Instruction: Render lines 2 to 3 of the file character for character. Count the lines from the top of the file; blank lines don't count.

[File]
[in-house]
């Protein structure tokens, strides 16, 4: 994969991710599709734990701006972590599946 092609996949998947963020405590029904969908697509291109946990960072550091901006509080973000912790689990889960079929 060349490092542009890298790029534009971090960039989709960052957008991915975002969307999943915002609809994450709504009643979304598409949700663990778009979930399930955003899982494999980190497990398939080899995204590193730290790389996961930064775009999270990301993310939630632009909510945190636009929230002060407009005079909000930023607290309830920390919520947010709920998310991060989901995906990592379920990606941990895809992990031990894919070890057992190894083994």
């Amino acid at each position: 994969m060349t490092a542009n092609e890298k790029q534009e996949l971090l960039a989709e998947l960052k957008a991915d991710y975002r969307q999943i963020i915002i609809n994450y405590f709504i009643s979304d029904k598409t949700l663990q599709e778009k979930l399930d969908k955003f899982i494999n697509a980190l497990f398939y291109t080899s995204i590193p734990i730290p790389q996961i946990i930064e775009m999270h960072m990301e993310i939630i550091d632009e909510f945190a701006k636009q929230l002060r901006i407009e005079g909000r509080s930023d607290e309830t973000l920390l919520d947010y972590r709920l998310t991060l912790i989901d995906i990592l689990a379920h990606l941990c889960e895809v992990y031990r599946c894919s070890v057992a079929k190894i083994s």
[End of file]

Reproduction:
């Protein structure tokens, strides 16, 4: 994969991710599709734990701006972590599946 092609996949998947963020405590029904969908697509291109946990960072550091901006509080973000912790689990889960079929 060349490092542009890298790029534009971090960039989709960052957008991915975002969307999943915002609809994450709504009643979304598409949700663990778009979930399930955003899982494999980190497990398939080899995204590193730290790389996961930064775009999270990301993310939630632009909510945190636009929230002060407009005079909000930023607290309830920390919520947010709920998310991060989901995906990592379920990606941990895809992990031990894919070890057992190894083994």
């Amino acid at each position: 994969m060349t490092a542009n092609e890298k790029q534009e996949l971090l960039a989709e998947l960052k957008a991915d991710y975002r969307q999943i963020i915002i609809n994450y405590f709504i009643s979304d029904k598409t949700l663990q599709e778009k979930l399930d969908k955003f899982i494999n697509a980190l497990f398939y291109t080899s995204i590193p734990i730290p790389q996961i946990i930064e775009m999270h960072m990301e993310i939630i550091d632009e909510f945190a701006k636009q929230l002060r901006i407009e005079g909000r509080s930023d607290e309830t973000l920390l919520d947010y972590r709920l998310t991060l912790i989901d995906i990592l689990a379920h990606l941990c889960e895809v992990y031990r599946c894919s070890v057992a079929k190894i083994s």